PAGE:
It has been a revelation to see how some public libraries have been able to generate a real change in their service culture when these family-friendly policies have been embraced by the entire library staff, from directors to security officers and custodians. It has also been a revelation to see how the good intentions of librarians in some locations are undermined by lack of administrative support and/or by policies that actually run counter to their efforts on the ground.
One librarian talks about how the library in which she works, an otherwise beautiful new facility, is an acoustic nightmare, with ordinary conversations between children and their parents echoing loudly in the adult area. "Couldn't they have designed something more friendly to children?" she asks. "Did they even think about this?" Another branch manager said that she asks her children's librarian to tell the parents attending a morning story hour when the library is about to open so they will know to keep their toddlers quiet.
Food is an issue when a library starts inviting parents to bring their toddlers to the library and stay awhile. The librarians at one location in Roseville say, "Raisins and Cheerios come with the territory." They encourage mothers to clean up after their kids but don't get uptight about it. The same branch manager who is concerned about the noise level in her library when it opens to the public makes it clear that food is absolutely not allowed.
And here is a horror story. A mother of two little boys, ages three and one years, was in the habit of taking them to the public library where a friend of hers works. I know these little boys, and they are actually unusually quiet and self-possessed children. However, the branch manager ordered the children's librarian to tell this mother that her baby, the one-year-old, was banished from the library because of his loud and boisterous behavior! I can't imagine what this child did -- or how I would feel in the mother's place. Outraged? Defensive? Unwanted? The mother won't complain because she doesn't want to get her friend, the children's librarian, in trouble. She now takes her boys to a different library where the environment is more welcoming.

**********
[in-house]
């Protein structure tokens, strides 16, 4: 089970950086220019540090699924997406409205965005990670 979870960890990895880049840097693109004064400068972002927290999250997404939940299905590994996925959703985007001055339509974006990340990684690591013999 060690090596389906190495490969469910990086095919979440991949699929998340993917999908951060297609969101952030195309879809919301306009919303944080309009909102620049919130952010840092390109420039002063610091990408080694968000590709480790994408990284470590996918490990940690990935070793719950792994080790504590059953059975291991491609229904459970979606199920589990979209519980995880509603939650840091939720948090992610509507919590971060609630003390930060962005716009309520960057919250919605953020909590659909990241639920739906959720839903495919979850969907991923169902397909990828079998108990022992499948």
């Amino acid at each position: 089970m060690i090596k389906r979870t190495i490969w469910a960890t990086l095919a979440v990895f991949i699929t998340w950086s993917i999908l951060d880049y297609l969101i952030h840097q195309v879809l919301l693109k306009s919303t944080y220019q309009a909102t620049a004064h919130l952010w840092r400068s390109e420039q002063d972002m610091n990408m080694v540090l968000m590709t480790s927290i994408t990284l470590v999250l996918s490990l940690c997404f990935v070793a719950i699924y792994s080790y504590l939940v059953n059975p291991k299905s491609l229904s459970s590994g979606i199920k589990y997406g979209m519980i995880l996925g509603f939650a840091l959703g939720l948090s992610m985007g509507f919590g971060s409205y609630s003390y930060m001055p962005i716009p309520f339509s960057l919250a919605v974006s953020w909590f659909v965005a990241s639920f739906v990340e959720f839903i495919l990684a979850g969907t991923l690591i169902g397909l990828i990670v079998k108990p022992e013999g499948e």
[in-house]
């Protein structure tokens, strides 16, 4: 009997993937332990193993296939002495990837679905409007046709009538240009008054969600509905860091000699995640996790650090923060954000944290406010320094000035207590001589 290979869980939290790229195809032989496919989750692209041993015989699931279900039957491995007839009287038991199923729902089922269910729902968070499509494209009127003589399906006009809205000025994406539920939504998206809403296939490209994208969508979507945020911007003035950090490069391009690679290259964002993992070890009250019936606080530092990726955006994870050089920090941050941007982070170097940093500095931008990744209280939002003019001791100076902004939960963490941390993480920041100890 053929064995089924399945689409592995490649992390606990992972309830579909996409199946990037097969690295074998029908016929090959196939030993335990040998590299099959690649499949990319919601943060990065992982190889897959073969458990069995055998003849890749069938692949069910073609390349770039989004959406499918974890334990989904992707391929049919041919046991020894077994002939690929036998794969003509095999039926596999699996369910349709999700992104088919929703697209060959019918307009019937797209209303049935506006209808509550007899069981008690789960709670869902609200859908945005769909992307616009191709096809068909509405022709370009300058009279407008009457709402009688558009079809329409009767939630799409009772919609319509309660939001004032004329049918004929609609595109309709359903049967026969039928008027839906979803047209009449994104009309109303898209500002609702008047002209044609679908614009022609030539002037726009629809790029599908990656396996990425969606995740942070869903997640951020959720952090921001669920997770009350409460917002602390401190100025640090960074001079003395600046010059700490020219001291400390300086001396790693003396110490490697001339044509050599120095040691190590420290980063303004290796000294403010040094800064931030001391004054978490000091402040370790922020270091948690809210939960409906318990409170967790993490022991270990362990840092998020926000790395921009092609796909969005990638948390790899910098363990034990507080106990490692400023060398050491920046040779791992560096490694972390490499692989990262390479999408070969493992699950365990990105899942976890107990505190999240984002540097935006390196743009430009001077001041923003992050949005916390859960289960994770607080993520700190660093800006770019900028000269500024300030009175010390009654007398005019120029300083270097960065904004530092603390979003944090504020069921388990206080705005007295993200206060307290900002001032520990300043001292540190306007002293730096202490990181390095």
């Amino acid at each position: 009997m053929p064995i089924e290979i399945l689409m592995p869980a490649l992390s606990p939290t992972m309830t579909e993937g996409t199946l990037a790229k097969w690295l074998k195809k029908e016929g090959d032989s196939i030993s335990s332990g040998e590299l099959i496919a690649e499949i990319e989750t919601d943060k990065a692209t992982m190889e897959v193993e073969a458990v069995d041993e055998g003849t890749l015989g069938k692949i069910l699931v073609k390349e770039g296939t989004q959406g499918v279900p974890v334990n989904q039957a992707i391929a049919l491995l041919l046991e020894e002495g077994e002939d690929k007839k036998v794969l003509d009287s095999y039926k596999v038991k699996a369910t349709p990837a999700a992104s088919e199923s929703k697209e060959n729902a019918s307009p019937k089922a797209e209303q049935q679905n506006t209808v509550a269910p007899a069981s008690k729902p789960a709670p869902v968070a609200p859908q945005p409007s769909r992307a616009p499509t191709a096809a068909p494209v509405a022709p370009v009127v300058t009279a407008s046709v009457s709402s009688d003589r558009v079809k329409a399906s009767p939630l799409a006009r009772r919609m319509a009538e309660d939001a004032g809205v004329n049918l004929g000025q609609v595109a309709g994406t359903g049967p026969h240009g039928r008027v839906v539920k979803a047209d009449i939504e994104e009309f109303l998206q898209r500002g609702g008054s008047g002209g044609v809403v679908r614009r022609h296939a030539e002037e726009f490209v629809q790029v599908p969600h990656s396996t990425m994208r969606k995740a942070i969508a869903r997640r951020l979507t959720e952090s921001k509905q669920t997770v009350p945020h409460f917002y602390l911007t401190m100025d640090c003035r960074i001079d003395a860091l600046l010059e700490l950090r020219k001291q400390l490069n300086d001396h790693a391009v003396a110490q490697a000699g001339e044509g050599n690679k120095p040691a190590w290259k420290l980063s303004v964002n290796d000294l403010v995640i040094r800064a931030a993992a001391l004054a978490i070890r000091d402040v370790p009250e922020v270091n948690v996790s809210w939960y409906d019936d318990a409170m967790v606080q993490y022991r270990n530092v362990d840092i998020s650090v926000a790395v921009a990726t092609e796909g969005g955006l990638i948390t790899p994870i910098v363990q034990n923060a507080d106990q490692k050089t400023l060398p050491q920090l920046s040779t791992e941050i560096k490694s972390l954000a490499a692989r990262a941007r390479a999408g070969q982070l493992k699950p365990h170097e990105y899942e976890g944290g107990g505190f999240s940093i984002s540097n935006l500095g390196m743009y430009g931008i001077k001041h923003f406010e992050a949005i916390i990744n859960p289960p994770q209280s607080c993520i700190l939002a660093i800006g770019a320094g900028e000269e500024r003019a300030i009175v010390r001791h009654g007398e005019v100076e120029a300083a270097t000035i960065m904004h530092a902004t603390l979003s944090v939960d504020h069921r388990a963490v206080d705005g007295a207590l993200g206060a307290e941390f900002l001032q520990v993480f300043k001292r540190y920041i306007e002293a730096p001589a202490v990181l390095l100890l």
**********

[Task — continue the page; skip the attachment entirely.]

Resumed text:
It is true that very small children and adults use libraries very differently. Their needs may conflict. However, I have observed adults working on computers with total concentration while toddlers dragged stuffed animals around the children's area just a few feet away. I have seen senior citizens smile indulgently at the babies pawing through a basket of board books. I have also heard librarians telling less indulgent and child-tolerant adults that they would find the library to be less noisy if they came at a different time of the day.
I have often talked and written about the important role that libraries can play in the creation of a web of support for families, who need all of the support they can get in these tough times. Libraries also play an important role in defining communities and in creating communities where many generations can come together to experience the benefits of literacy and information. This only works, however, when ALL of the library staff understand and support that mission.